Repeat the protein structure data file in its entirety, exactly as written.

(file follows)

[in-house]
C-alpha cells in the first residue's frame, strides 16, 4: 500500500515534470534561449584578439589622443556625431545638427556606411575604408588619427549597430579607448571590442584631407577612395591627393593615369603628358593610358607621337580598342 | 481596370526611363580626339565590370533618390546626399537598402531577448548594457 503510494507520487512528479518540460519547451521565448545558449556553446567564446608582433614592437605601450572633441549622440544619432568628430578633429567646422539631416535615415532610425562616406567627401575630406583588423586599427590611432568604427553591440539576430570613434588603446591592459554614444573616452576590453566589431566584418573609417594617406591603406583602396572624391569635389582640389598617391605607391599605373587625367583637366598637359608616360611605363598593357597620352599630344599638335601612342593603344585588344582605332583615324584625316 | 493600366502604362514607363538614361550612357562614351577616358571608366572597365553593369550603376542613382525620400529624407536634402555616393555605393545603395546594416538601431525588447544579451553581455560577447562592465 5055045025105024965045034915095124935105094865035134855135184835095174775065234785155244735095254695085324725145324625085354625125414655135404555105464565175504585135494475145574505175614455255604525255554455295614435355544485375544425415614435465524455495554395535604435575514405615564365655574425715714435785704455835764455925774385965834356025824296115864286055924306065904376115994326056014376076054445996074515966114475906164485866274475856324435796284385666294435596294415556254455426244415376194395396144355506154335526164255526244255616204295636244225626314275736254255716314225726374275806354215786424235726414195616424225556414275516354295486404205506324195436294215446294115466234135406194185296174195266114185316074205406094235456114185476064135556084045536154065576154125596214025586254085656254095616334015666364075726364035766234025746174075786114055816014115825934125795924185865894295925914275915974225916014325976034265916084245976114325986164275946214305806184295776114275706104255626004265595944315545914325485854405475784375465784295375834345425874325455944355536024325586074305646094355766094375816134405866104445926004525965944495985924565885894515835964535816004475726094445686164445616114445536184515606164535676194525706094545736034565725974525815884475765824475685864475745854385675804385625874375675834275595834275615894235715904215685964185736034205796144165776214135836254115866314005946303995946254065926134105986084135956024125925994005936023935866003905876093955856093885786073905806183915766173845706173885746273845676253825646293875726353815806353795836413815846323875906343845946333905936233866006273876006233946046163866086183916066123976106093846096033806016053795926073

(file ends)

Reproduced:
[in-house]
C-alpha cells in the first residue's frame, strides 16, 4: 500500500515534470534561449584578439589622443556625431545638427556606411575604408588619427549597430579607448571590442584631407577612395591627393593615369603628358593610358607621337580598342 | 481596370526611363580626339565590370533618390546626399537598402531577448548594457 503510494507520487512528479518540460519547451521565448545558449556553446567564446608582433614592437605601450572633441549622440544619432568628430578633429567646422539631416535615415532610425562616406567627401575630406583588423586599427590611432568604427553591440539576430570613434588603446591592459554614444573616452576590453566589431566584418573609417594617406591603406583602396572624391569635389582640389598617391605607391599605373587625367583637366598637359608616360611605363598593357597620352599630344599638335601612342593603344585588344582605332583615324584625316 | 493600366502604362514607363538614361550612357562614351577616358571608366572597365553593369550603376542613382525620400529624407536634402555616393555605393545603395546594416538601431525588447544579451553581455560577447562592465 5055045025105024965045034915095124935105094865035134855135184835095174775065234785155244735095254695085324725145324625085354625125414655135404555105464565175504585135494475145574505175614455255604525255554455295614435355544485375544425415614435465524455495554395535604435575514405615564365655574425715714435785704455835764455925774385965834356025824296115864286055924306065904376115994326056014376076054445996074515966114475906164485866274475856324435796284385666294435596294415556254455426244415376194395396144355506154335526164255526244255616204295636244225626314275736254255716314225726374275806354215786424235726414195616424225556414275516354295486404205506324195436294215446294115466234135406194185296174195266114185316074205406094235456114185476064135556084045536154065576154125596214025586254085656254095616334015666364075726364035766234025746174075786114055816014115825934125795924185865894295925914275915974225916014325976034265916084245976114325986164275946214305806184295776114275706104255626004265595944315545914325485854405475784375465784295375834345425874325455944355536024325586074305646094355766094375816134405866104445926004525965944495985924565885894515835964535816004475726094445686164445616114445536184515606164535676194525706094545736034565725974525815884475765824475685864475745854385675804385625874375675834275595834275615894235715904215685964185736034205796144165776214135836254115866314005946303995946254065926134105986084135956024125925994005936023935866003905876093955856093885786073905806183915766173845706173885746273845676253825646293875726353815806353795836413815846323875906343845946333905936233866006273876006233946046163866086183916066123976106093846096033806016053795926073